Sunday, November 18, 2012

Odometer 25574 Trip 230 Yuma, AZ Sunday November 18, 2012 This post includes two stops. First day took us almost to Parker, AZ and today we rolled into Yuma. We had the idea of stopping at Buckskin Mountain State Park just north of Parker. Some years back we stayed at Cattail Cove State Park, closer to Lake Havasu City, but along the same stretch of the Colorado river, and we enjoyed that stay- So… why not? The weather was perfect, and the park was very nice. We checked in and set up in a river-view spot.
The lake is the reservoir above Parker Dam and it reminds me a lot of the reservoir we used to have above Savage Rapids, near Rogue River. After lunch, we pressed on toward Quartzsite. The road from Buckskin, through Parker follows the river and each turn gave us a glimpse of the Colorado River. As we left Parker we entered the Colorado River Indian Reservation. The highway turns east and then south, which keeps it out of view of the river, At the intersection of 95 south and Interstate 10 I wanted to visit the small town of Quartzite. I really wanted to stay overnight in Quartzite and cruise the huge flea market that runs there every winter. We passed through here in February of 2009 and I marveled at the thousands of items and the 100's of tents and bazaars, but back then we were in a time crunch and couldn't tarry long. This time it would be different- or so I thought. When we arrived I saw that we were much too early and I was told that things wouldn't really get going here until January. There were only a handful of places set-up and it took about an hour to see it all. The area around Quartszite is unique in that is is the only place in Arizona where the BLM will let you buy a permit to camp (boondock) in the desert for an unlimited amount of time. All other BLM lands will allow you to camp for up to 14 days. On our way out of town we saw quite a few RVers taking the challenge and setting up camp in the desert on both sides of the highway. About 30 miles north of Yuma we entered the Yuma Proving Grounds. Signs on both sides of the road warned us not to leave the highway! As most of you already know the Proving Ground is the military testing area for long range artillery, aircraft target acquisition equipment, armor, and wheeled, and tracked vehicles. What you may not know is that the area used to be much larger than it is now. In 1942 General Patton chose the area from Pomona, California 350 miles eastward to Tuscon, Arizona (18,000 square miles) as the California-Arizona Maneuver Area or CAMA. Over 1 million soldiers from more than 400 units have trained here over the years.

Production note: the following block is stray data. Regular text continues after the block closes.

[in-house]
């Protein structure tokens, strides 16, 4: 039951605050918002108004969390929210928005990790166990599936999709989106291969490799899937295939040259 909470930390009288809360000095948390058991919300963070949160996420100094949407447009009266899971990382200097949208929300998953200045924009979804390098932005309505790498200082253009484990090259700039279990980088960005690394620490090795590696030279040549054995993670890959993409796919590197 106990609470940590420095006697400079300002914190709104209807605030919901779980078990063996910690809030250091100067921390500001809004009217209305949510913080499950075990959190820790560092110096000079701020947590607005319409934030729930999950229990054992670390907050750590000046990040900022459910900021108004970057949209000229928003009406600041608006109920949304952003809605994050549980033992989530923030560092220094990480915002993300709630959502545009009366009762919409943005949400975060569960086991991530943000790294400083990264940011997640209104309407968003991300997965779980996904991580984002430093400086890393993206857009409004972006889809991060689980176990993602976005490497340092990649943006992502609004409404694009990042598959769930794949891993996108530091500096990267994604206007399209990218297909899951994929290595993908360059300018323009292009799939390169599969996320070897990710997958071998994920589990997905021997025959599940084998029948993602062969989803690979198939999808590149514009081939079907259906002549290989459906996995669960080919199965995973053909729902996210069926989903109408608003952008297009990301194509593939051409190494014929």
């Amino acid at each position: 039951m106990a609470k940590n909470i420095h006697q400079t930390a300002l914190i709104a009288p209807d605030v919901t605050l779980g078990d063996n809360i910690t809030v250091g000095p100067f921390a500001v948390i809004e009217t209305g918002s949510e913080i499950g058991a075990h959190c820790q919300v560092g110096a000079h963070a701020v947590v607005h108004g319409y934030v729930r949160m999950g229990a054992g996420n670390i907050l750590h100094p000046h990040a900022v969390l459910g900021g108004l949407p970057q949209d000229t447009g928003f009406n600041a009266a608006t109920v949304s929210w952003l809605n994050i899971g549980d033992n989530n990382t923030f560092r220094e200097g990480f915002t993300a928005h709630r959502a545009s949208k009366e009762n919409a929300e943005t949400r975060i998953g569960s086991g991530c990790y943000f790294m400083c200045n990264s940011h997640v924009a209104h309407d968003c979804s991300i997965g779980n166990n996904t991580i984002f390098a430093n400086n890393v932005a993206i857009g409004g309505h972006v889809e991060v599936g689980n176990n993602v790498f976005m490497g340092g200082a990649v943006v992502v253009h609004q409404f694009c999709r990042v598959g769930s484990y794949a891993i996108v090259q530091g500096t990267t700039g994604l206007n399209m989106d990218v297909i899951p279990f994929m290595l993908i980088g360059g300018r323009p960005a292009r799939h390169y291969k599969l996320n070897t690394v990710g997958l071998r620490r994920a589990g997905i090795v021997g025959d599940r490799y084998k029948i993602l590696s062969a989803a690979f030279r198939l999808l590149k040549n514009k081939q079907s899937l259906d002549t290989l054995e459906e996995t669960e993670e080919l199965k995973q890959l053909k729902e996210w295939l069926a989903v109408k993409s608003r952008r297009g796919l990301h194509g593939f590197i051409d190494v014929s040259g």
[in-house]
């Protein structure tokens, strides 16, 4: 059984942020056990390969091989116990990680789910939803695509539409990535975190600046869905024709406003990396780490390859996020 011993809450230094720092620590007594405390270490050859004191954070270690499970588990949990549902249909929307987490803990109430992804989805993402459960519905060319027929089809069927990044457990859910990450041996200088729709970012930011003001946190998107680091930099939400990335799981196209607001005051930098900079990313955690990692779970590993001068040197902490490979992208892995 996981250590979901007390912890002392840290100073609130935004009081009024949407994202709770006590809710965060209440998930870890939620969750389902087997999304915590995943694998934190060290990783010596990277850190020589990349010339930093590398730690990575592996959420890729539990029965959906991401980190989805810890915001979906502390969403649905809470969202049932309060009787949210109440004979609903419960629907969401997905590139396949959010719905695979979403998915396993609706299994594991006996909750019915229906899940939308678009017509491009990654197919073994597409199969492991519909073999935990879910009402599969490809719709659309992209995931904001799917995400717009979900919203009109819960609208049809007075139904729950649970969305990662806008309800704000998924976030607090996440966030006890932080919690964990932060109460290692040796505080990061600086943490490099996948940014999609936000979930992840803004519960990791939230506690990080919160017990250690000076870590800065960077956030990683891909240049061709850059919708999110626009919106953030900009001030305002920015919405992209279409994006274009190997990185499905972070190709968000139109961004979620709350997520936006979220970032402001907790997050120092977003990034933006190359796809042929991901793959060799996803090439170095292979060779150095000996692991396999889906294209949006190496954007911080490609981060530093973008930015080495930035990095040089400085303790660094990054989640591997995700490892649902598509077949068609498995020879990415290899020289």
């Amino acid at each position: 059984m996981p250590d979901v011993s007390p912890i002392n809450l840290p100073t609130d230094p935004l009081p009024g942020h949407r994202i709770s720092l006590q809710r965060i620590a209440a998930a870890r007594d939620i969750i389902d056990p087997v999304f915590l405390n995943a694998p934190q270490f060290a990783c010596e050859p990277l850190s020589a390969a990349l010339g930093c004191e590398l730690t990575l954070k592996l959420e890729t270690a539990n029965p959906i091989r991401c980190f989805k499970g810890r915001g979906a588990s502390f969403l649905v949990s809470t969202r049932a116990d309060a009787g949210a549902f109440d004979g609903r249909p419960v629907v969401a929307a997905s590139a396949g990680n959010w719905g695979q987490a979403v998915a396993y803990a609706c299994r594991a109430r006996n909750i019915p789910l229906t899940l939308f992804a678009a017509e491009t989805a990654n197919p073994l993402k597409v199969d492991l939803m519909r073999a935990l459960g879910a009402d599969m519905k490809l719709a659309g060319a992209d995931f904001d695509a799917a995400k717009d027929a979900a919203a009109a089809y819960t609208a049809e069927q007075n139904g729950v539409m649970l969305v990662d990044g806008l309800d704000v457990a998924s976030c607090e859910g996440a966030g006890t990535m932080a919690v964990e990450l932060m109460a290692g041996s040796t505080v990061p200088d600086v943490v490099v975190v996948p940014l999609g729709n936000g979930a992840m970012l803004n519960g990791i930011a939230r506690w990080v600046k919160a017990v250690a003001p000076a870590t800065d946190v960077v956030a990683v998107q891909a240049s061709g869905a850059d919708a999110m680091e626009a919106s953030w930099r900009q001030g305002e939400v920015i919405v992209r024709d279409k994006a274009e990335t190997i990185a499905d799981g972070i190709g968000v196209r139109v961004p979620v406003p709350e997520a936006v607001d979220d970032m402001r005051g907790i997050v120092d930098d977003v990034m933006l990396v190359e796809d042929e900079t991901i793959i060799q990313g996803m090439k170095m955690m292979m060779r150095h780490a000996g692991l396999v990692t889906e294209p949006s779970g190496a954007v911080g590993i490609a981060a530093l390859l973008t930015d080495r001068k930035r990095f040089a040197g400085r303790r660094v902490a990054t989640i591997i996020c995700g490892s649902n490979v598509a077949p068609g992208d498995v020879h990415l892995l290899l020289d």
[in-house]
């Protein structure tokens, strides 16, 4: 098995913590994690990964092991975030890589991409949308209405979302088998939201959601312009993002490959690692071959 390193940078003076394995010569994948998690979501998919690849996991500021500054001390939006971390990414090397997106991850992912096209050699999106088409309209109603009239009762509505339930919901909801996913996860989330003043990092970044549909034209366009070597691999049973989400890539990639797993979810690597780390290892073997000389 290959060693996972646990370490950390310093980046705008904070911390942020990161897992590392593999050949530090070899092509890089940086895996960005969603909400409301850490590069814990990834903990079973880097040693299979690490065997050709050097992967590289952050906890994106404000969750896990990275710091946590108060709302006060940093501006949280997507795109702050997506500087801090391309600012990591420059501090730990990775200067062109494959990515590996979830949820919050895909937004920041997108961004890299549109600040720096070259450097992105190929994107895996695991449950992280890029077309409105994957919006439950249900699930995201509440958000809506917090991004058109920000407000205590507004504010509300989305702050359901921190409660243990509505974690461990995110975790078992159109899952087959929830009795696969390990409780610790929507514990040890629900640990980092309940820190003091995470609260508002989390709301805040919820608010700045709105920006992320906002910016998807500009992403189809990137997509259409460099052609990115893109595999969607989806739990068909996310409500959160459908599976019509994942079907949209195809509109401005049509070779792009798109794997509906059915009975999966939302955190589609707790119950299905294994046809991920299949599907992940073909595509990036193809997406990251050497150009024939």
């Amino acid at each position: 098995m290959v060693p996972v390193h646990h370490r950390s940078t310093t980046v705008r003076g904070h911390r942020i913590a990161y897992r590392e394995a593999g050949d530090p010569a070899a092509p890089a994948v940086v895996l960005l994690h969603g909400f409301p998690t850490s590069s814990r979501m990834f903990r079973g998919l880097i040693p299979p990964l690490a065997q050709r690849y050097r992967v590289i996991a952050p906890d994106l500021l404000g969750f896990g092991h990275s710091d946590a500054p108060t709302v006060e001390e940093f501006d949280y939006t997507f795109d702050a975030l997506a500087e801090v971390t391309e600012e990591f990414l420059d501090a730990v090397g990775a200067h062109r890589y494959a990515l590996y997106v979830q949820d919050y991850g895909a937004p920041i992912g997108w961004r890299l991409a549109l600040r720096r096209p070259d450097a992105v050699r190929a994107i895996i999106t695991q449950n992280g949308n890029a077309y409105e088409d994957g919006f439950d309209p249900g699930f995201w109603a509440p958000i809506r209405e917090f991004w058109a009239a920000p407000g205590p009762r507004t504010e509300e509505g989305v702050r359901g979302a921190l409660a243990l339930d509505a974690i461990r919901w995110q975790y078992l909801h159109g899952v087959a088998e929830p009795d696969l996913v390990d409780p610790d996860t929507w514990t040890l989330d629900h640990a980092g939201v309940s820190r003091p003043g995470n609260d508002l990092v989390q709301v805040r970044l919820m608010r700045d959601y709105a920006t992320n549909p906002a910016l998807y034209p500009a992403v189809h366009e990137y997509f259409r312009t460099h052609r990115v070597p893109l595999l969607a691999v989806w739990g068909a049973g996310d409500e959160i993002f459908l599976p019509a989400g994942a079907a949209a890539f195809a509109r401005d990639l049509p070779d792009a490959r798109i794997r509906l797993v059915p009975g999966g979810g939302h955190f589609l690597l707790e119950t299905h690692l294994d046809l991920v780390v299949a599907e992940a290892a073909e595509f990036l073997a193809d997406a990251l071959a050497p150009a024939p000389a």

Yuma is a city of 93,000. Pretty big by our standards, and the winter season makes it prime time here, so we searched the camp directory for a reasonably priced park to stay in. Joan found us a space at the Friendly Acres RV Park. This place has about 10 short term sites and all the rest are for permanent or semi-permanent residents that either live here full time or return every winter. Job one, when we got set-up at our site was to go out and purchase a new water pressure regulator, because someone who will remain nameless, left his attached to the hose bibb in Las Vegas.

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